Coast Guard Air Station brings fun for kids from Great Lakes Burn Camp
The Coast Guard gave a very special group of kids a stress free day filled with smiles and laughter by transforming the Traverse City Air Station into a playful wonderland on Sunday.
For the second year in a row, the air station was the exciting destination for the 47 campers of The Great Lakes Burn Camp's annual winter camp.
Thanks to the Coast Guard, and other local companies who sponsored the event, kids ages 6-17 were able to play in inflatable obstacle courses, jump in a giant bouncy house, do some sumo wrestling, get their hair and makeup done, and even get some temporary tattoos.
Camp staff member, and Coast Guard diver, Cody Thorpe helped put the event together. He says the kids are a true inspiration to him.
"We did a fly in about six years ago down in Kalamazoo for their summer camp and it was love at first sight," said Thorpe. "They brought me cookies when I got off the helicopter and it was magic from then on."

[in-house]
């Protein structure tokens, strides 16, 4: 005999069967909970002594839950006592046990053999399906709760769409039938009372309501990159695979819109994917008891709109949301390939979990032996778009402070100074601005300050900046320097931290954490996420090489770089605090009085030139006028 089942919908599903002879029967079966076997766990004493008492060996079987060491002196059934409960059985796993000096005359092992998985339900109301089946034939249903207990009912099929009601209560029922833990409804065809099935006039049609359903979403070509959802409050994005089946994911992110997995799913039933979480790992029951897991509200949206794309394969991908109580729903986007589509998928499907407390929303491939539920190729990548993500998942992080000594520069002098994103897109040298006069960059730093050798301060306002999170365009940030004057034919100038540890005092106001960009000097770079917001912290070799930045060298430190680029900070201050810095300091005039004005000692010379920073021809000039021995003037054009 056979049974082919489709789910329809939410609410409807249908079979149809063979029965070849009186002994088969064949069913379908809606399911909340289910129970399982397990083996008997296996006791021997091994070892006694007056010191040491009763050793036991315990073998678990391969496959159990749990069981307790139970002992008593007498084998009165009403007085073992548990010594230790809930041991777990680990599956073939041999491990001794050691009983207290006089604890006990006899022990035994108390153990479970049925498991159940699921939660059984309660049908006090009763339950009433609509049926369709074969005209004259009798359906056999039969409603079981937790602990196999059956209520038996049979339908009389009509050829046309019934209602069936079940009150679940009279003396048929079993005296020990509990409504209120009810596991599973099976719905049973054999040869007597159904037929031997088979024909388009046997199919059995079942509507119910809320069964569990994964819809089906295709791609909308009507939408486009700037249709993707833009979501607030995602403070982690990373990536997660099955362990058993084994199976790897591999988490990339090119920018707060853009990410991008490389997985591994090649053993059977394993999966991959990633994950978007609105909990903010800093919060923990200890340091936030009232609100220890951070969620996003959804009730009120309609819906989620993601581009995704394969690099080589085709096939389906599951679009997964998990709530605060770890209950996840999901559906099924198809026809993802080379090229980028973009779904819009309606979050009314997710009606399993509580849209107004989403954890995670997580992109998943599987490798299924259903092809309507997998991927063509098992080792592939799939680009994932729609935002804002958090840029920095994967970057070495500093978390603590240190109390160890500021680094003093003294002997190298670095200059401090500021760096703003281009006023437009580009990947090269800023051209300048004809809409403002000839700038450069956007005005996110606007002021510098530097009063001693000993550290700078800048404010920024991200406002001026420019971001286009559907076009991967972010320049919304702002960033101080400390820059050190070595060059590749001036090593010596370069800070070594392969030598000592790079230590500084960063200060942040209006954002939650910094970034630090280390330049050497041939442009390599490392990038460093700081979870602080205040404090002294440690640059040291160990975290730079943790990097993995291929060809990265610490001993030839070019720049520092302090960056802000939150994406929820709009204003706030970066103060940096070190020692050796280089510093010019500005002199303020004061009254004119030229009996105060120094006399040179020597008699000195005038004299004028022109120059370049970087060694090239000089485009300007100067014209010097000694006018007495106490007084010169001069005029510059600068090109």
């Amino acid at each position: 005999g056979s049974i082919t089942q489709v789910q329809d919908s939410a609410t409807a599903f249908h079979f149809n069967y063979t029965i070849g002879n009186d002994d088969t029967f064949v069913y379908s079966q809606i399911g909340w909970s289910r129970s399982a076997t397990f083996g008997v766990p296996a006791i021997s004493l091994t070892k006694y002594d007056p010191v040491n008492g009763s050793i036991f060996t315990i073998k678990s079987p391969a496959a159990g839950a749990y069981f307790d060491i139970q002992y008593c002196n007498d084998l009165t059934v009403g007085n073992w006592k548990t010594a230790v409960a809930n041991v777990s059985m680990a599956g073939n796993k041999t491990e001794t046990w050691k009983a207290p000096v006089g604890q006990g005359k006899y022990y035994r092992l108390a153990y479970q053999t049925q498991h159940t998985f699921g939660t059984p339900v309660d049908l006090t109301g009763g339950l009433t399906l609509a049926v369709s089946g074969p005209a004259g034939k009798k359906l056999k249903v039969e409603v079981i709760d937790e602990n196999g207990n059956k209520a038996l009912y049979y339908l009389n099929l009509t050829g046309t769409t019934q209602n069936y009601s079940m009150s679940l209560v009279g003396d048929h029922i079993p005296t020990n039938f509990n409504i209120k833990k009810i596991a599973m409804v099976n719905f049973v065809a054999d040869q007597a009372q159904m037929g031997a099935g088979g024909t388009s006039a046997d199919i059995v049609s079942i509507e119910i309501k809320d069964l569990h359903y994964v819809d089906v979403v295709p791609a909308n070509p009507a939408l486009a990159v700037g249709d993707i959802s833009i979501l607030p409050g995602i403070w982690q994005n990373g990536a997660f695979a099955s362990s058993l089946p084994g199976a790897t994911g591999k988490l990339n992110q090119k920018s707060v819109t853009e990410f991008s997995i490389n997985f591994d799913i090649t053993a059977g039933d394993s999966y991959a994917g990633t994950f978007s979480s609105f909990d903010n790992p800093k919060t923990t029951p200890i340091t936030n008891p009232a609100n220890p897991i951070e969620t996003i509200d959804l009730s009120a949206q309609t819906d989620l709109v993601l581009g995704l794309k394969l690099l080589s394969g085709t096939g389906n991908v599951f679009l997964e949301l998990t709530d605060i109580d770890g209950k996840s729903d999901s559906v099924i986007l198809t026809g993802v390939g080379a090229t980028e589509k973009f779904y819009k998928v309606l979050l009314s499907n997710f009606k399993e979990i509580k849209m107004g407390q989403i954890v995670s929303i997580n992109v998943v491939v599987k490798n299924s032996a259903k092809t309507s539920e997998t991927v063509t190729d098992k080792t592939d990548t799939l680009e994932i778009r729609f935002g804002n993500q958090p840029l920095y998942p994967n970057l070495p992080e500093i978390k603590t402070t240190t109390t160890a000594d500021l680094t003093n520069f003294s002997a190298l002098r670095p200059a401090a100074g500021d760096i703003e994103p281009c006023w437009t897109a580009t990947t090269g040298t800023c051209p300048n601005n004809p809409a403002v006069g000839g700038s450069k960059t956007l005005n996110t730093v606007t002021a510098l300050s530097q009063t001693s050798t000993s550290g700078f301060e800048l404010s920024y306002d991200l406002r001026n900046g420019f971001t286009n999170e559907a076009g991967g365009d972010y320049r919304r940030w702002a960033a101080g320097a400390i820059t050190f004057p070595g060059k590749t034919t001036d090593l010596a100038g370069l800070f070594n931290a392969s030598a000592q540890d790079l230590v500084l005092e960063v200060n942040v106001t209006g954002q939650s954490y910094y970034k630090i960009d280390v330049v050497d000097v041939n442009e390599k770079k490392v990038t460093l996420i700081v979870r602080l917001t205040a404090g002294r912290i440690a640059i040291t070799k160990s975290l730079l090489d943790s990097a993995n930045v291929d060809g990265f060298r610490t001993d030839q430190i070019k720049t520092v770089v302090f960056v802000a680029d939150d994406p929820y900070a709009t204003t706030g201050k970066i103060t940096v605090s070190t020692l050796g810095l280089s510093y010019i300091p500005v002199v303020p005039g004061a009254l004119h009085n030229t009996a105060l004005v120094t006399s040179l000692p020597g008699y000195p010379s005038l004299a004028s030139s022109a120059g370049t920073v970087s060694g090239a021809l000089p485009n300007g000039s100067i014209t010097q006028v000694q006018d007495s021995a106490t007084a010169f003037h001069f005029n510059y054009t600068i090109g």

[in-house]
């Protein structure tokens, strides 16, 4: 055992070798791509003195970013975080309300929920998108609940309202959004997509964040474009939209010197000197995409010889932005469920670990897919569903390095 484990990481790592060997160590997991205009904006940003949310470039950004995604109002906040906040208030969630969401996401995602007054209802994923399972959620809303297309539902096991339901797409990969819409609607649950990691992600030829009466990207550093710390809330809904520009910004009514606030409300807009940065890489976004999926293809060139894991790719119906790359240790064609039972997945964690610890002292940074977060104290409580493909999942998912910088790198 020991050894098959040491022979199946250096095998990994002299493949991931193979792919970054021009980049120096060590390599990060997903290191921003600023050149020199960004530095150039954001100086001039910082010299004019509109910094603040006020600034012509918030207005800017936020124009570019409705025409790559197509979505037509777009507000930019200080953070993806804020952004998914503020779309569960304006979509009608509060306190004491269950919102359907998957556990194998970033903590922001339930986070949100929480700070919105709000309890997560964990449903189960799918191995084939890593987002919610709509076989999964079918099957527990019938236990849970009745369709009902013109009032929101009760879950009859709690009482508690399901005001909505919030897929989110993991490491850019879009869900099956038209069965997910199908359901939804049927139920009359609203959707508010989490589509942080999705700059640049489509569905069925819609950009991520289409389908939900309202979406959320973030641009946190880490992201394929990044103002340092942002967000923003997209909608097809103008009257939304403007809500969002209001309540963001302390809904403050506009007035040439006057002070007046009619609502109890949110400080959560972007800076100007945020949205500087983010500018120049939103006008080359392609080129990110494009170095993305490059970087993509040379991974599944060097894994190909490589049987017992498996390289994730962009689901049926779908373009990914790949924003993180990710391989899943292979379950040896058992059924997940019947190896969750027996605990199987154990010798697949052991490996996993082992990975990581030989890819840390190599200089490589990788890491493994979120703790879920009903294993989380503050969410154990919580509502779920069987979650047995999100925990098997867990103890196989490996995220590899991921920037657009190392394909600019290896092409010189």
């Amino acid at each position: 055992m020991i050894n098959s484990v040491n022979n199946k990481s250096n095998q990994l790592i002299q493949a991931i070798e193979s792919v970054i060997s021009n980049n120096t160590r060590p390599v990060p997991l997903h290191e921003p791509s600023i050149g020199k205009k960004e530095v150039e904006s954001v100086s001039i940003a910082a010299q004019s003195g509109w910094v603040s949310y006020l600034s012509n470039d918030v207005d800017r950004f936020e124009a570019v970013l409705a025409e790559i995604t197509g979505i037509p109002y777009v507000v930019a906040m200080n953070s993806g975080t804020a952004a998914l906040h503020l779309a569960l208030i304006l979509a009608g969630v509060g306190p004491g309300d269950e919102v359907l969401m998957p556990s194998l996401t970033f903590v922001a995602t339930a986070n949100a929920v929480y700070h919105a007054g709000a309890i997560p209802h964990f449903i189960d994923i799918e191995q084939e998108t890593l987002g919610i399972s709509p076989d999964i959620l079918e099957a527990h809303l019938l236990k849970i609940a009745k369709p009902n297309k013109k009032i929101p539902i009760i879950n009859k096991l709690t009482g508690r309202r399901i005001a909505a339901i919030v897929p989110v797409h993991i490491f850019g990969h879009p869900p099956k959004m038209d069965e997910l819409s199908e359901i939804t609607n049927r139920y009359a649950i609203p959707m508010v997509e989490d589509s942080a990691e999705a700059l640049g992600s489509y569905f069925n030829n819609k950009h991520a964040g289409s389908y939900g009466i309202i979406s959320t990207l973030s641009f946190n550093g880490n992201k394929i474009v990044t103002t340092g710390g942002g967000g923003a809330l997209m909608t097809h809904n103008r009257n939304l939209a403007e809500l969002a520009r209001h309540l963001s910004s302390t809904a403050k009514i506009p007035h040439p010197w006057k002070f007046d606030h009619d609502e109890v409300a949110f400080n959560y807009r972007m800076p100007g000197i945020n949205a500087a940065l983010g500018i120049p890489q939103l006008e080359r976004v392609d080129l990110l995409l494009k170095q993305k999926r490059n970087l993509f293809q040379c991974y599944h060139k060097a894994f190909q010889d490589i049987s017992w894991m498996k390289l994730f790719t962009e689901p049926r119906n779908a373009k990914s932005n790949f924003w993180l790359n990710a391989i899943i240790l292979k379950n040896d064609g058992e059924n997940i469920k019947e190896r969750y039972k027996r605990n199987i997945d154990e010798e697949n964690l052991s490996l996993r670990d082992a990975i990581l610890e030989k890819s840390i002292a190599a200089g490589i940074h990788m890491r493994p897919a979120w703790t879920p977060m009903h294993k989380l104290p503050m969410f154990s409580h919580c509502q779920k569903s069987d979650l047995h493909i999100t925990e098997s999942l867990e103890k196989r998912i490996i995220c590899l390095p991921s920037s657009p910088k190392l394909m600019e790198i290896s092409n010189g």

21-year-old Mary Mccubbin knows first hand the positive impact and healing powers that this burn camp can have. She joined the camp when she was just 6-years-old and is now an active volunteer at these weekend getaways.
"It means they want to support us," said Mccubbin. "They want to help us, and let us have fun. They're here for us all the way. And they want to make the best out of our situation."
The Great Lakes Burn Camp was established in 1995 as a special place for kids who have suffered from burn injuries to meet, heal, grow and support other burn survivors. Camp attendees share their stories and bond with other kids in a comfortable, relaxed environment. Unconditional love and acceptance in only part of what each camper is able to receive at the camp. It is a place where burn victims become burn survivors.
"It's just a family," said Mccubbin. "You have a connection. That love. It's just always there."